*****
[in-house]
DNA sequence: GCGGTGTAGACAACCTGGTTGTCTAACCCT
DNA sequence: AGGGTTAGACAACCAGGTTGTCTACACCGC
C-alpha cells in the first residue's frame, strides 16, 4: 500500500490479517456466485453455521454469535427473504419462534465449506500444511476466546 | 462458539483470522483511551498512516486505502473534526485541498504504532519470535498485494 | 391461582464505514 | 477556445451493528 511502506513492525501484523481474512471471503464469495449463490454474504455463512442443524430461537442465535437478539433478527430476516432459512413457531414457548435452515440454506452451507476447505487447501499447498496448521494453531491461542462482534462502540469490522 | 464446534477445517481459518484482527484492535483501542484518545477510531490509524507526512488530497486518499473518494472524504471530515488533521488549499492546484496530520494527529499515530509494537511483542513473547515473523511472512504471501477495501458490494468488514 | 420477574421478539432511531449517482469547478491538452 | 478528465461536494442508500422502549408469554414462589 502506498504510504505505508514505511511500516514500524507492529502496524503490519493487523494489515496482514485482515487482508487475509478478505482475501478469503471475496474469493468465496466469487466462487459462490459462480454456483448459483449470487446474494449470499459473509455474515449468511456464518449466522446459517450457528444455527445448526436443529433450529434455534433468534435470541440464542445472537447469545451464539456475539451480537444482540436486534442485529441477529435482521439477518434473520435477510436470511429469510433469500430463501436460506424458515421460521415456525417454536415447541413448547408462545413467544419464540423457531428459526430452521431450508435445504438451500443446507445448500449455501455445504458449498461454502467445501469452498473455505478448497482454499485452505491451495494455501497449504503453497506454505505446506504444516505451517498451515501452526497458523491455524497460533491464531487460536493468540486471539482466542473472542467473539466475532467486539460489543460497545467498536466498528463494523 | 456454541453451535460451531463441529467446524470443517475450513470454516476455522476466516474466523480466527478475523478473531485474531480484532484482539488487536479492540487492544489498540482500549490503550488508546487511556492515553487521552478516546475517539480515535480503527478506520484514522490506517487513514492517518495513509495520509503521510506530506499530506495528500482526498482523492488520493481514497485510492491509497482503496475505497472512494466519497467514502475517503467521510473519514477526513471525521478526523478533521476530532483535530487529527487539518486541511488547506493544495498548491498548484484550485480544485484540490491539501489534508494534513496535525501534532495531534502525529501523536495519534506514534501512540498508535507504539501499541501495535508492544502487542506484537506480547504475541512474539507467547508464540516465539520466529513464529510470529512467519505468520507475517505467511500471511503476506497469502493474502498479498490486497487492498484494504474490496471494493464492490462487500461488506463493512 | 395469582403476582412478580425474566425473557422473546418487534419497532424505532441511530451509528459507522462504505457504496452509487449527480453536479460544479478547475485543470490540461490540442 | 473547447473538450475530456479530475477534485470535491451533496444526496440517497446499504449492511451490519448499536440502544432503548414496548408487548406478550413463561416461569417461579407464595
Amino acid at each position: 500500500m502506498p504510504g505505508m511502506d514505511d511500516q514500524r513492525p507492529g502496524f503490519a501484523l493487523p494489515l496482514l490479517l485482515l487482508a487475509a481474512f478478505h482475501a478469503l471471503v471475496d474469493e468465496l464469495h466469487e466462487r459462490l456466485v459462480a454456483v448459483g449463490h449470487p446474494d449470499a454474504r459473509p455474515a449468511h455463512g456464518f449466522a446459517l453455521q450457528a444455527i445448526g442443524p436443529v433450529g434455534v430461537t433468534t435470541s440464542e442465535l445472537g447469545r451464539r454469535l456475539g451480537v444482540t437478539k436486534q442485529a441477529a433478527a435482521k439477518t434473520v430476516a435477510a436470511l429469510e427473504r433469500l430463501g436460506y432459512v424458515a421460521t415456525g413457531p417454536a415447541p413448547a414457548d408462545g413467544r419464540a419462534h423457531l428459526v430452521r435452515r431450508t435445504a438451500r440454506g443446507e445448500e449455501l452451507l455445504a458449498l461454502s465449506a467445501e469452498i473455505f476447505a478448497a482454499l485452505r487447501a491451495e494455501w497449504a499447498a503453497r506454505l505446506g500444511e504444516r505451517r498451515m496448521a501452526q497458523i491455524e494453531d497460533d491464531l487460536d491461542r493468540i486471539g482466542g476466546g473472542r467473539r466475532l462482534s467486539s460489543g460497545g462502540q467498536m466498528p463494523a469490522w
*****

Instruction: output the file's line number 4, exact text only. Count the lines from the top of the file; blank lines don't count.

C-alpha cells in the first residue's frame, strides 16, 4: 500500500490479517456466485453455521454469535427473504419462534465449506500444511476466546 | 462458539483470522483511551498512516486505502473534526485541498504504532519470535498485494 | 391461582464505514 | 477556445451493528 511502506513492525501484523481474512471471503464469495449463490454474504455463512442443524430461537442465535437478539433478527430476516432459512413457531414457548435452515440454506452451507476447505487447501499447498496448521494453531491461542462482534462502540469490522 | 464446534477445517481459518484482527484492535483501542484518545477510531490509524507526512488530497486518499473518494472524504471530515488533521488549499492546484496530520494527529499515530509494537511483542513473547515473523511472512504471501477495501458490494468488514 | 420477574421478539432511531449517482469547478491538452 | 478528465461536494442508500422502549408469554414462589 502506498504510504505505508514505511511500516514500524507492529502496524503490519493487523494489515496482514485482515487482508487475509478478505482475501478469503471475496474469493468465496466469487466462487459462490459462480454456483448459483449470487446474494449470499459473509455474515449468511456464518449466522446459517450457528444455527445448526436443529433450529434455534433468534435470541440464542445472537447469545451464539456475539451480537444482540436486534442485529441477529435482521439477518434473520435477510436470511429469510433469500430463501436460506424458515421460521415456525417454536415447541413448547408462545413467544419464540423457531428459526430452521431450508435445504438451500443446507445448500449455501455445504458449498461454502467445501469452498473455505478448497482454499485452505491451495494455501497449504503453497506454505505446506504444516505451517498451515501452526497458523491455524497460533491464531487460536493468540486471539482466542473472542467473539466475532467486539460489543460497545467498536466498528463494523 | 456454541453451535460451531463441529467446524470443517475450513470454516476455522476466516474466523480466527478475523478473531485474531480484532484482539488487536479492540487492544489498540482500549490503550488508546487511556492515553487521552478516546475517539480515535480503527478506520484514522490506517487513514492517518495513509495520509503521510506530506499530506495528500482526498482523492488520493481514497485510492491509497482503496475505497472512494466519497467514502475517503467521510473519514477526513471525521478526523478533521476530532483535530487529527487539518486541511488547506493544495498548491498548484484550485480544485484540490491539501489534508494534513496535525501534532495531534502525529501523536495519534506514534501512540498508535507504539501499541501495535508492544502487542506484537506480547504475541512474539507467547508464540516465539520466529513464529510470529512467519505468520507475517505467511500471511503476506497469502493474502498479498490486497487492498484494504474490496471494493464492490462487500461488506463493512 | 395469582403476582412478580425474566425473557422473546418487534419497532424505532441511530451509528459507522462504505457504496452509487449527480453536479460544479478547475485543470490540461490540442 | 473547447473538450475530456479530475477534485470535491451533496444526496440517497446499504449492511451490519448499536440502544432503548414496548408487548406478550413463561416461569417461579407464595